Twenty years ago this month, I began working as a Director of Religious Education (DRE) in a Unitarian Universalist congregation. During the recession of the early 1990s, I had been working for a carpenter/cabinet-maker, so I had been supplementing my income with part-time work as a security guard at a lumber yard. Carol, my partner, saw an advertisement for a Director of Religious Education at a nearby Unitarian Universalist church. “You could do that,” she said. So I applied for the job, and since I was the only applicant, I got it.
Above: Carol took this Polaroid photo of me sitting at my desk at my first DRE job. The computer in the left foreground is a Mac SE, and I have a lot more hair. It was a long time ago.
Over the past twenty years, I worked as a religious educator for sixteen years — full-time for six of those years, part-time for nine years — and as a full-time parish minister for four years. Since I was parish minister in a small congregation where I had often had to help out the very part-time DRE, I feel as though I’ve worked at least part-time in religious education for twenty continuous years.
Sometimes I wonder why I’ve stuck with it so long. Religious education is a low-status line of work. Educators who work with children are accorded lower status in our society, because working with children is “women’s work,” and ours is still a sexist society. And religious educators are sometimes looked down upon by schoolteachers and other educators, because we’re not “real” educators. In addition to being low-status work, religious educators get low pay, and the decline of organized religion means our pay is declining, too, mostly because our hours are being cut, or paid positions are being completely eliminated.
Nor has Unitarian Universalism been kind to religious educators and religious education. Sometimes ministers and denominational leaders, who should know better, ask me when I’m going to go back to parish ministry and “get my own church” (and we needn’t go into the incorrect assumption that the parish minister owns a congregation). The constant decline in income at the Unitarian Universalist Association (UUA) has resulted in denominational funding for religious education being eviscerated. As an example of the decline of religious education funding, it is instructive to compare the production quality of curriculum books issued by the UUA: in the 1950s we had lots of professionally produced books, often written by top scholars; in the 1970s we had a smaller number of well-produced multi-media curriculum packages; in the 1990s we had nicely-designed paperback books produced in-house at the UUA; but in the 2010s we get to download Microsoft Word documents with amateur formatting. This decline in the quality of curriculum books is emblematic of a wider decline in funding and status. No wonder we have been seeing dropping enrollment in UU Sunday schools nationwide, during a time when we are seeing a population boom in school-aged children.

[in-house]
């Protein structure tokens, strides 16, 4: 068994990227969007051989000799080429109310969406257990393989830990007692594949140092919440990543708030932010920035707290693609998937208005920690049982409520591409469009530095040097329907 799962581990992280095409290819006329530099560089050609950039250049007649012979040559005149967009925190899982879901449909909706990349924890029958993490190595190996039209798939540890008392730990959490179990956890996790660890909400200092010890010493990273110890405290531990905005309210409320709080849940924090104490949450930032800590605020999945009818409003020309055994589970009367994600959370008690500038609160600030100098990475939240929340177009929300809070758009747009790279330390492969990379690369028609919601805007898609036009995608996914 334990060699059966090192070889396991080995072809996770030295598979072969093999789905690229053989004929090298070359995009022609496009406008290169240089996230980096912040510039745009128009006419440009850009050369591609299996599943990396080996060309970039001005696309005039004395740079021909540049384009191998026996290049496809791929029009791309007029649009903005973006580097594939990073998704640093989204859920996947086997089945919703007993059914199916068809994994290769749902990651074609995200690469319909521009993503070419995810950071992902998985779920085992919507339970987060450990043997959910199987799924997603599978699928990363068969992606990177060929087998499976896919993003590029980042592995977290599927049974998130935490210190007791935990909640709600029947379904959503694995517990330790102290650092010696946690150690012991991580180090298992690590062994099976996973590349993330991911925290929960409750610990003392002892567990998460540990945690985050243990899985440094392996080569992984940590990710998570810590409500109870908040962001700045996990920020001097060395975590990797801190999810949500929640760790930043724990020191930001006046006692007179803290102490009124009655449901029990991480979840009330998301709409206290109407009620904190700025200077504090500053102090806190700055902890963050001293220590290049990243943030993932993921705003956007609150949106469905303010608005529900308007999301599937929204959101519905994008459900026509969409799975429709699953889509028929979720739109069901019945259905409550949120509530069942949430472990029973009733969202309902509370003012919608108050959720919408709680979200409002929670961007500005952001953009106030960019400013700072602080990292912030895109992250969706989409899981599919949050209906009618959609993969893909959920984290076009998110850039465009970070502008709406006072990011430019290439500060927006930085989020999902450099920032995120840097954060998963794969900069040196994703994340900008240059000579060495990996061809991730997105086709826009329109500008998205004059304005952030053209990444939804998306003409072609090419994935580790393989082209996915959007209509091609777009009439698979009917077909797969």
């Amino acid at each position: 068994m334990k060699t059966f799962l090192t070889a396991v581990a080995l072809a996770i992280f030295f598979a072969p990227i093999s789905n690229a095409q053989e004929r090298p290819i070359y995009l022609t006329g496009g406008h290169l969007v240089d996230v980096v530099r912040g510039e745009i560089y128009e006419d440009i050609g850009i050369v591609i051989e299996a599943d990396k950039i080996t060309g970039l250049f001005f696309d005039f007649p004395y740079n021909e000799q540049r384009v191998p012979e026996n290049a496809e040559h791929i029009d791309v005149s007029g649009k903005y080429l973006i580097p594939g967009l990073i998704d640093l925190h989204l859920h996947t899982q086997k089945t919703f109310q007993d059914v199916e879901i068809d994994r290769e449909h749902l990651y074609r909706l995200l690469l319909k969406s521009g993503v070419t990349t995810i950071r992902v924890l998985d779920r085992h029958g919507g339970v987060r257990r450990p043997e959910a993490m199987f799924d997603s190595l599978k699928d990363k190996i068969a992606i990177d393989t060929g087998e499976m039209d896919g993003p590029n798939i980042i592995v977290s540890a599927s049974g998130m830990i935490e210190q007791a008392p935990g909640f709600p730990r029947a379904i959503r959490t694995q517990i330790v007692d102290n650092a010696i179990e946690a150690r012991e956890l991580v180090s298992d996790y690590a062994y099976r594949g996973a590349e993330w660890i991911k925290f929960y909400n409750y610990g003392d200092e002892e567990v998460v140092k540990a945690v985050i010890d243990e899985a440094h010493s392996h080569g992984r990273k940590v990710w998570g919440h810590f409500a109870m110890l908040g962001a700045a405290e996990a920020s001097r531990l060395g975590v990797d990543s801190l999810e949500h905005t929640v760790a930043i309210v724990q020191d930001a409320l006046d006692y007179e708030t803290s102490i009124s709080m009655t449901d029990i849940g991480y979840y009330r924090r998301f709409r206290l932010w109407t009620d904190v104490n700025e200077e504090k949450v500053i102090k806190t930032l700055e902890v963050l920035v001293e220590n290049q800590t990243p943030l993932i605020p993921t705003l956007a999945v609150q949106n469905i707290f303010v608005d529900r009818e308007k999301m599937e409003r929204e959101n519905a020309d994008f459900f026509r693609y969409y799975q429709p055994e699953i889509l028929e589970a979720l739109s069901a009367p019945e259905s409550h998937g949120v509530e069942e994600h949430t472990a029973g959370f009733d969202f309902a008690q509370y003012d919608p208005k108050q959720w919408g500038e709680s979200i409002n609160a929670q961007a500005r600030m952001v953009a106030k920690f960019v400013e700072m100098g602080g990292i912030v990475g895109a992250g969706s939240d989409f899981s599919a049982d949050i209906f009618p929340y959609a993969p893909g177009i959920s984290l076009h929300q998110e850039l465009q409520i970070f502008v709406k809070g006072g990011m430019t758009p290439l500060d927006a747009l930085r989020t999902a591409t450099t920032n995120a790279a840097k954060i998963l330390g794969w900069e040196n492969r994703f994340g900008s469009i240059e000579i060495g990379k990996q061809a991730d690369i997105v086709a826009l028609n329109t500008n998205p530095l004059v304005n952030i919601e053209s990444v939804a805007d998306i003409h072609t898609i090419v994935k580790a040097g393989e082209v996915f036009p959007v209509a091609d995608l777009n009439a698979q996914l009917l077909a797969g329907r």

So why have I stuck with it? —well, I still believe that religious education is important. Occasionally I have seen our congregations save the lives of children and adolescents; more often, I have seen congregations serve as anchors for kids, stabilizing influences in their lives. Equally importantly, now that so many adults come to our congregations with no background in organized religion, religious education for adults becomes increasingly central to congregational life.
And I do love the work. A religious educator serves as an administrator, a master teacher, and a theological resource. I love religious education administration: curriculum design, supervision of teachers, project management, safety training, supervising employees, etc. I love being a theological resource: helping teachers place their teaching into a bigger theological framework, presenting the latest theological developments in terms that can be used in the classroom, mixing theological theory with theological praxis, etc. Above all, I love teaching: building long-term teaching relationships in which grades do not play a part, and which help move learners to become more ethical, more humane (i.e., what Confucius termed “ren”), more loving.
Above: Me as a religious educator in 2014, cynical but still having fun, at Peace Camp in San Jose (yes, we have media releases for all those legal minors); photo credit Geoff Rimositis
On the other hand, if someone offered me a higher-status job that was less satisfying but paid twice the money I’m making now, I’d probably take it; at least then I might have a hope of retiring before age 85.
On still another hand, maybe some day our society will begin to value education as one of the highest vocations; maybe some day Unitarian Universalism will return religious education of young people to a place of central importance. But after twenty years in the religious education business, I’m not holding my breath.